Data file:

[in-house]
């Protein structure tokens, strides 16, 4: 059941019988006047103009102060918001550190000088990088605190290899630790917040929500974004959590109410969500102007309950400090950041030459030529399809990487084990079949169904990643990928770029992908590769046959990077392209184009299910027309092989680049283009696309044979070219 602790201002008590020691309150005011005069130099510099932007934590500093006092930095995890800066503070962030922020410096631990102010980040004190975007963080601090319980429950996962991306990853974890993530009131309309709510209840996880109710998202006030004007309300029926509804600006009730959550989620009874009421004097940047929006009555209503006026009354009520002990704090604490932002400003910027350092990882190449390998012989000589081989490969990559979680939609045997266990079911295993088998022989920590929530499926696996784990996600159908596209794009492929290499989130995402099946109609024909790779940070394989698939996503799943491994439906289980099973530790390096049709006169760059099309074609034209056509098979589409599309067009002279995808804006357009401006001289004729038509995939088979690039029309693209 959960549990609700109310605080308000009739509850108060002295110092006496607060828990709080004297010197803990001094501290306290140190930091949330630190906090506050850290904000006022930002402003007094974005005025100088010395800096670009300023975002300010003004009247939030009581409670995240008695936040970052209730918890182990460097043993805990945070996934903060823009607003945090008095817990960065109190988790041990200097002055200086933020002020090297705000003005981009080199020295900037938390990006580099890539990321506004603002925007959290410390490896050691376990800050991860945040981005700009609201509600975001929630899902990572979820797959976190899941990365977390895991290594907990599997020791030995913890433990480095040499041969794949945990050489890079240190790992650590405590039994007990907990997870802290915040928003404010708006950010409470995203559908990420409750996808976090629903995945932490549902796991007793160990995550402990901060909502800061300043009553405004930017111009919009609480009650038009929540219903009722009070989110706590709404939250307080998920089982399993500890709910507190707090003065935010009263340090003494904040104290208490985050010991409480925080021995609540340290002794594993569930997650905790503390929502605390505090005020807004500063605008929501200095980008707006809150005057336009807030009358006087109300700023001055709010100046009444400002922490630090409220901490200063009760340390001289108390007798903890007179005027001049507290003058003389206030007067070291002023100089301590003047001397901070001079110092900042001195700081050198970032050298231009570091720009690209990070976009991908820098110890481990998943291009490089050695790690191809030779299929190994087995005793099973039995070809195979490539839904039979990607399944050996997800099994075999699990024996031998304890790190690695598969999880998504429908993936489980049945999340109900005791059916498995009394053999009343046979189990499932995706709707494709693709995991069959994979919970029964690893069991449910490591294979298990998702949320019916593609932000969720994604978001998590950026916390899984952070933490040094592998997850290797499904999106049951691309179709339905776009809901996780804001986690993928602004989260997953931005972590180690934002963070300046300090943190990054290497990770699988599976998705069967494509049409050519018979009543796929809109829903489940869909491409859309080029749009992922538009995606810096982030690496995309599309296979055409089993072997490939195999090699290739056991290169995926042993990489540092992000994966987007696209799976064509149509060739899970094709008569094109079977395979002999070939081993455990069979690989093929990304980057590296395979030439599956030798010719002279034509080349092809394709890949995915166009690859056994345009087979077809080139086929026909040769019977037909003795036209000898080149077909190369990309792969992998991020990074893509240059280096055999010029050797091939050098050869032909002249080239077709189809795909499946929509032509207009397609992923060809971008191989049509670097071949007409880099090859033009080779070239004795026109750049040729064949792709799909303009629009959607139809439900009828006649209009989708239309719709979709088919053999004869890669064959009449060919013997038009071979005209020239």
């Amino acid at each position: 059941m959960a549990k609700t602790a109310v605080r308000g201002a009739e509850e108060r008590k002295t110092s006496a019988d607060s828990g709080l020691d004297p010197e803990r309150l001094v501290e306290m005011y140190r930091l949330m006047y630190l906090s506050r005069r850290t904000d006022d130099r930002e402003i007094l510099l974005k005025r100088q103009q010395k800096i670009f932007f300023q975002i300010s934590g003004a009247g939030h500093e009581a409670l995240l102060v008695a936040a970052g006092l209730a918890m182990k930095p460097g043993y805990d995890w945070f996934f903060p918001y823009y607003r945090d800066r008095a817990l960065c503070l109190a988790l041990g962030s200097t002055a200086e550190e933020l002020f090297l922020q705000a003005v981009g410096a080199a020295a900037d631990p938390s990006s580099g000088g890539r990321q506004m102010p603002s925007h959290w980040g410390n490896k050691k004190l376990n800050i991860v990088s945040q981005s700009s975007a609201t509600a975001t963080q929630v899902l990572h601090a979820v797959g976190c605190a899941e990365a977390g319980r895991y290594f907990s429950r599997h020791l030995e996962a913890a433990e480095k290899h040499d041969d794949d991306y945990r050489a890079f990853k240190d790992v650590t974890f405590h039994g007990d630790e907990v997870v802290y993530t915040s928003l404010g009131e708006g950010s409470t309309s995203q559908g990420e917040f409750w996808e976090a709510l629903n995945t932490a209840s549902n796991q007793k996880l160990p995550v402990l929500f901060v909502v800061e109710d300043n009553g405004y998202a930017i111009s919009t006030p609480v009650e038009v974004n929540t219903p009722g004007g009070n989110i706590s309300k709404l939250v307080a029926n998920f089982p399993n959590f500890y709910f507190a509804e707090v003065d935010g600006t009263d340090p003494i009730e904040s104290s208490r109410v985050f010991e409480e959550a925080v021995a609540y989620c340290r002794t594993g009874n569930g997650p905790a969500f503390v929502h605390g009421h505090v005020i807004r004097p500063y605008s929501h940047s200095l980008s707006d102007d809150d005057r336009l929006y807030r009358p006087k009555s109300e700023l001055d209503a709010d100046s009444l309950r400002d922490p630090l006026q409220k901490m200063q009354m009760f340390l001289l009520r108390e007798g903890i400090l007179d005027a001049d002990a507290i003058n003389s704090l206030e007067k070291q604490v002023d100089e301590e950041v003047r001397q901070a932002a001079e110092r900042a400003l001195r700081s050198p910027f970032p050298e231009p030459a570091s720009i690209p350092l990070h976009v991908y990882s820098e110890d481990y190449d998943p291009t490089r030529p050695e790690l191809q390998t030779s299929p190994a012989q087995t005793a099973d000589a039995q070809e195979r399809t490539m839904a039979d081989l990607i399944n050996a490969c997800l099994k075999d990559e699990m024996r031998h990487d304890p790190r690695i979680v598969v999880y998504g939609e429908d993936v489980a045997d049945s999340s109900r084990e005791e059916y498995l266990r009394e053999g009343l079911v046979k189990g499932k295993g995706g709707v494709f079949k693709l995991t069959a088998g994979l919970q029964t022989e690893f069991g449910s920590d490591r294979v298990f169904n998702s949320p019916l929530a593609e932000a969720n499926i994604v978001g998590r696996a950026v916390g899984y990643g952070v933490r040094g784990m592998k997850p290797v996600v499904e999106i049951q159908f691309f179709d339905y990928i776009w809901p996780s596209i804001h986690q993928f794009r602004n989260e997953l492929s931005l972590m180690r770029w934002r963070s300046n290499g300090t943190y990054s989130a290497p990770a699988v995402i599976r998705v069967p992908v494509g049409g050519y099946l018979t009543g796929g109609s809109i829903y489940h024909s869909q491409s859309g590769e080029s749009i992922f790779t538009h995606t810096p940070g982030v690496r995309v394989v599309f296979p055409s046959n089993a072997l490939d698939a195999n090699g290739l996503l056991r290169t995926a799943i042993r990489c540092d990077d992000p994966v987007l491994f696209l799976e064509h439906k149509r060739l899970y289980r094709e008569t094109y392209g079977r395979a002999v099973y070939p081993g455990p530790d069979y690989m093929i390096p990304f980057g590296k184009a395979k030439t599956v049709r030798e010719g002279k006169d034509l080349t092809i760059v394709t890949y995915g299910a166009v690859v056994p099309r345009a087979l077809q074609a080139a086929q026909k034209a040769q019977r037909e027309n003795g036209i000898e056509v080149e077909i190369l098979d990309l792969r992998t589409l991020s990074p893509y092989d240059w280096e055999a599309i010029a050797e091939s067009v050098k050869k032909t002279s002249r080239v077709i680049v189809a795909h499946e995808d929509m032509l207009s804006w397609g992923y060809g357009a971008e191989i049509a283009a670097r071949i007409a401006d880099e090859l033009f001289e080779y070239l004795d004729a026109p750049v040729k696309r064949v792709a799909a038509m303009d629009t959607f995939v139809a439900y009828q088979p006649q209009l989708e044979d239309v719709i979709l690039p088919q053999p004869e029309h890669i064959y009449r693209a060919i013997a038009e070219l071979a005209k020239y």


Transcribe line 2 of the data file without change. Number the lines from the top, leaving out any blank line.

């Protein structure tokens, strides 16, 4: 059941019988006047103009102060918001550190000088990088605190290899630790917040929500974004959590109410969500102007309950400090950041030459030529399809990487084990079949169904990643990928770029992908590769046959990077392209184009299910027309092989680049283009696309044979070219 602790201002008590020691309150005011005069130099510099932007934590500093006092930095995890800066503070962030922020410096631990102010980040004190975007963080601090319980429950996962991306990853974890993530009131309309709510209840996880109710998202006030004007309300029926509804600006009730959550989620009874009421004097940047929006009555209503006026009354009520002990704090604490932002400003910027350092990882190449390998012989000589081989490969990559979680939609045997266990079911295993088998022989920590929530499926696996784990996600159908596209794009492929290499989130995402099946109609024909790779940070394989698939996503799943491994439906289980099973530790390096049709006169760059099309074609034209056509098979589409599309067009002279995808804006357009401006001289004729038509995939088979690039029309693209 959960549990609700109310605080308000009739509850108060002295110092006496607060828990709080004297010197803990001094501290306290140190930091949330630190906090506050850290904000006022930002402003007094974005005025100088010395800096670009300023975002300010003004009247939030009581409670995240008695936040970052209730918890182990460097043993805990945070996934903060823009607003945090008095817990960065109190988790041990200097002055200086933020002020090297705000003005981009080199020295900037938390990006580099890539990321506004603002925007959290410390490896050691376990800050991860945040981005700009609201509600975001929630899902990572979820797959976190899941990365977390895991290594907990599997020791030995913890433990480095040499041969794949945990050489890079240190790992650590405590039994007990907990997870802290915040928003404010708006950010409470995203559908990420409750996808976090629903995945932490549902796991007793160990995550402990901060909502800061300043009553405004930017111009919009609480009650038009929540219903009722009070989110706590709404939250307080998920089982399993500890709910507190707090003065935010009263340090003494904040104290208490985050010991409480925080021995609540340290002794594993569930997650905790503390929502605390505090005020807004500063605008929501200095980008707006809150005057336009807030009358006087109300700023001055709010100046009444400002922490630090409220901490200063009760340390001289108390007798903890007179005027001049507290003058003389206030007067070291002023100089301590003047001397901070001079110092900042001195700081050198970032050298231009570091720009690209990070976009991908820098110890481990998943291009490089050695790690191809030779299929190994087995005793099973039995070809195979490539839904039979990607399944050996997800099994075999699990024996031998304890790190690695598969999880998504429908993936489980049945999340109900005791059916498995009394053999009343046979189990499932995706709707494709693709995991069959994979919970029964690893069991449910490591294979298990998702949320019916593609932000969720994604978001998590950026916390899984952070933490040094592998997850290797499904999106049951691309179709339905776009809901996780804001986690993928602004989260997953931005972590180690934002963070300046300090943190990054290497990770699988599976998705069967494509049409050519018979009543796929809109829903489940869909491409859309080029749009992922538009995606810096982030690496995309599309296979055409089993072997490939195999090699290739056991290169995926042993990489540092992000994966987007696209799976064509149509060739899970094709008569094109079977395979002999070939081993455990069979690989093929990304980057590296395979030439599956030798010719002279034509080349092809394709890949995915166009690859056994345009087979077809080139086929026909040769019977037909003795036209000898080149077909190369990309792969992998991020990074893509240059280096055999010029050797091939050098050869032909002249080239077709189809795909499946929509032509207009397609992923060809971008191989049509670097071949007409880099090859033009080779070239004795026109750049040729064949792709799909303009629009959607139809439900009828006649209009989708239309719709979709088919053999004869890669064959009449060919013997038009071979005209020239």